Joshua Bolten, the director of the Office of Management and Budget and the president's former deputy chief of staff, helped develop the new aid strategy.
Mr. Bolten said the president was willing to put $10 billion over three years into a new development program because of this "sea change in how foreign aid is targeted."
"Money will now be given to countries that have shown a willingness to establish an environment where foreign aid will be most effective," Mr. Bolten said in an interview on Wednesday.
Patrick Cronin, a former assistant administrator at the Agency for International Development, who helped create the new programs, said this approach was necessary.
"This really was like Nixon going to China because Republicans have always been the most skeptical about foreign aid," said Mr. Cronin.
But experts worry that adding yet another new agency to the number of aid groups already giving out federal money overseas could create confusion and inefficiency.
Lael Brainard, a scholar at the Brookings Institution and a member of the National Economic Council under President Clinton, said it could also undermine established agencies like the development agency.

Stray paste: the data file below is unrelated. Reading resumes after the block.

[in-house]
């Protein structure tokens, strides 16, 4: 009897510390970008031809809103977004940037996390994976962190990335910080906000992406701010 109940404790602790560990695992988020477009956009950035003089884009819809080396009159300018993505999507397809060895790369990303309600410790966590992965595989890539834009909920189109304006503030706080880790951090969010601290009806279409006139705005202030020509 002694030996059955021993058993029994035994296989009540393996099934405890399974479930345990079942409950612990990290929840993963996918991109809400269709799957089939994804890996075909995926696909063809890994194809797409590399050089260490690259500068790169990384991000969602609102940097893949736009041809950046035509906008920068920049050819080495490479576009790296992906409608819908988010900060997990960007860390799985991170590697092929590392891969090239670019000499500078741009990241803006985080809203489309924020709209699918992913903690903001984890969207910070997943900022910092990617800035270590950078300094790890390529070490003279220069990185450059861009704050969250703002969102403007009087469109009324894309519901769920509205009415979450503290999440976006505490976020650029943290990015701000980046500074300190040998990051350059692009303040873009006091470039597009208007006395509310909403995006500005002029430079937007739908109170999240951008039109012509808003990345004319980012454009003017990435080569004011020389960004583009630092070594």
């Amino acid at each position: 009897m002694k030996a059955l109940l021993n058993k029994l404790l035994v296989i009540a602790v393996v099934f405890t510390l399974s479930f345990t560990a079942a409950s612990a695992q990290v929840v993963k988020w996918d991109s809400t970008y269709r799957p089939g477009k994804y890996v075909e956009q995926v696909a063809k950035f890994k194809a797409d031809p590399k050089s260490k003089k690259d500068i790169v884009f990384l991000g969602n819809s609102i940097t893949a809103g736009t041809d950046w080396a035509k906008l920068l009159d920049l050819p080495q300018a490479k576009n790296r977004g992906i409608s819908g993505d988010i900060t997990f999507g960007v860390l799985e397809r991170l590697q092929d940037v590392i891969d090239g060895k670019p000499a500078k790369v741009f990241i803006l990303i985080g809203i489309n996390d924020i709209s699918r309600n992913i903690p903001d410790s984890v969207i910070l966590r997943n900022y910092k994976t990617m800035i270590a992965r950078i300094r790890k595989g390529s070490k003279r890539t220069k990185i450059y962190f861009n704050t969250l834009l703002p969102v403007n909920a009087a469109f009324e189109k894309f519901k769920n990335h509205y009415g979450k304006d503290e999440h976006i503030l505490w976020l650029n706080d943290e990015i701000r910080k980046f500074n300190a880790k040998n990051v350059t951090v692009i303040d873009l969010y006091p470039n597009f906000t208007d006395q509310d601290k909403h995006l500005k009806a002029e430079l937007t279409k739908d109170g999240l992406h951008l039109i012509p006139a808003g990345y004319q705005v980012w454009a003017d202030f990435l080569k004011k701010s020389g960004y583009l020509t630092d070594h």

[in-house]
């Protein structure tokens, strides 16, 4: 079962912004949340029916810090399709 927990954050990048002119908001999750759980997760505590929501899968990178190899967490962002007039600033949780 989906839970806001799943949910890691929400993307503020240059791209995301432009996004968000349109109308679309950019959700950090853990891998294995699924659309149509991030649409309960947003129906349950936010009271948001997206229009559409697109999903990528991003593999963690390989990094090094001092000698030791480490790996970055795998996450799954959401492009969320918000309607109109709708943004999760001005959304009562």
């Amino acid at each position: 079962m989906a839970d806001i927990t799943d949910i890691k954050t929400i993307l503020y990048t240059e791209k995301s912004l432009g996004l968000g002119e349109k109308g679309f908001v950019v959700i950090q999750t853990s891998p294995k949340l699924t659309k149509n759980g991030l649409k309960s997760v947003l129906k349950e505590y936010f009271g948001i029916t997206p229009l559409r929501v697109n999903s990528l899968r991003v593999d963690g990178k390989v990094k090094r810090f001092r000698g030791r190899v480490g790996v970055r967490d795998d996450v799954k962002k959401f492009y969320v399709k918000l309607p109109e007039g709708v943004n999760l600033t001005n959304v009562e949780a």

"This is a terrible blow to U.S.A.I.D., a vote of no confidence in how they are giving out aid," said Ms. Brainard.
Bono, the lead singer for U2 who lent his name and reputation to the White House in order to promote these changes, had grumbled in September that the administration and Congress were slow at handing out the money promised earlier by Mr. Bush.
But now that Congress has agreed on $1 billion for the new aid program and $2.4 billion for AIDS, he came to Washington this week to praise the Republican-led Congress and Mr. Bush for keeping their word to nearly double the amount of aid flowing to Africa.
With Congress in recess, the final approval for the spending measures could come as early as next week. However, it is unclear whether the Senate will vote on any legislation until January.
With accountability being the most prominent feature of his new aid programs, said a senior administration official, the president called in prominent lawmakers for help in convincing Congress that foreign aid would not be lost to corruption or incompetence and would bring measurable results. "It's not just a question of putting more money into fighting AIDS but that we come up with a way to really turn the tide on this disease," said the official.
The Senate majority leader, Bill Frist of Tennessee, made that argument when he led a delegation of six Republican senators to southern Africa in August. "They saw a number of effective organizations that were truly making a difference and recognized the importance of more funding," said Nick Smith, a spokesman for Dr. Frist.
But it has taken the administration 20 months to draw up the outline for this new development agency. Even if the money were passed next week, the administration has yet to set up the Millennium Challenge Corporation to run the programs.